One of the more questionable free agent pickups in the 2012 off season was the Boston Red Sox‘ surprising signing of outfielder Shane Victorino to a three-year, $39 million deal .
When healthy, Victorino is in the top of the lineup batting behind star OF Jacoby Ellsbury. Fans were not convinced that he would make a great fit, considering up-and-coming prospect Jackie Bradley Jr. would’ve possibly started if Victorino was not signed.
So why bring in an outfielder who has never played a single game in the American League?
Victorino had been a prized outfielder in the National League with the Philadelphia Phillies. In his first full season in 2006, he was able to produce decent numbers. One of his best seasons as a Phillie came in 2011, where he came in 13th in the MVP voting. He produced a .279 BA, with 17 HRs, and 61 RBIs. He also led the league in triples with 16.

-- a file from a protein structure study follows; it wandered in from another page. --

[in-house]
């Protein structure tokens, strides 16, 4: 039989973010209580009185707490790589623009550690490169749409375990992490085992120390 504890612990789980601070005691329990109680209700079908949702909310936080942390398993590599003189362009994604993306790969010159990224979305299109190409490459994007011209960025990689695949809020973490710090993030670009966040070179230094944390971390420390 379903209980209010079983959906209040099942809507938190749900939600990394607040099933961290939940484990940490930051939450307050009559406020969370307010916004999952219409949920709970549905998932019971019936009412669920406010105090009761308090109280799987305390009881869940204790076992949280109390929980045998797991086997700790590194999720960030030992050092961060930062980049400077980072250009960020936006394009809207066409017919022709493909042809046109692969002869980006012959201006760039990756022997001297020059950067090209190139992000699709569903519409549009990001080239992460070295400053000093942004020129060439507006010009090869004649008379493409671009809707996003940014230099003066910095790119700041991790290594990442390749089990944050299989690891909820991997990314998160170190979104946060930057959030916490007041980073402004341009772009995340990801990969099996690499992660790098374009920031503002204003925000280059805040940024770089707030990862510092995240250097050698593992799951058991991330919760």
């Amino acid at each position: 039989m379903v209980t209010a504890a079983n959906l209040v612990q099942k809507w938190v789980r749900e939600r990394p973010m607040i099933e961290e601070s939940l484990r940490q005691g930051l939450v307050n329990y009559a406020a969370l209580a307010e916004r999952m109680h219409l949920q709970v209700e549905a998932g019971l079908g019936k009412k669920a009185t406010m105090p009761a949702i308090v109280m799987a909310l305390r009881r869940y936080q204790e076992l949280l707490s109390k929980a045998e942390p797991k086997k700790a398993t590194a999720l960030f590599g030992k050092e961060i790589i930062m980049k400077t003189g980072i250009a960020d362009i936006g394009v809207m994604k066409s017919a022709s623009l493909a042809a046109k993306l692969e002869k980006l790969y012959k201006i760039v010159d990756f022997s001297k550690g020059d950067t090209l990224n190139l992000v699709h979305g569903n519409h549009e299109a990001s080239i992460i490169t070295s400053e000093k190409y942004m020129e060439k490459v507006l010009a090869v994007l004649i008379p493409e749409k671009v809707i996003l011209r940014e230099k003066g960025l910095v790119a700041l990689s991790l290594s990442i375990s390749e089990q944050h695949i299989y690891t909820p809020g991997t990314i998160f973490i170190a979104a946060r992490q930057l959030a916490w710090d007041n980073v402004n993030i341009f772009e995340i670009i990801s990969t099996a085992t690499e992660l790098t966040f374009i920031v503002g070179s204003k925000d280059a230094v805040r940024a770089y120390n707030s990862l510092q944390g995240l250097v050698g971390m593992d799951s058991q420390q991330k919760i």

Victorino is not just known for his bat. With 210 career stolen bases, he averages 30 SB a season. He is also known for his stellar defense, winning a Gold Glove in three consecutive seasons (2008, 2009, and 2010). In his 8.5 years in Philadelphia, Victorino showed that he could do it all.
Making the transition from the NL to the AL can sometimes be tough. It usually hurts pitchers more than position players, but it is still tough to adapt. Victorino hasn’t really had a chance to prove himself in the AL. With a .287 BA, along with three HRs and 21 RBIs, Victorino has been bombarded with injuries.
With only 59 games played, you wouldn’t say that he was a main contributor to the Red Sox’ success. Whether he can be a factor in the second half of the season remains to be seen.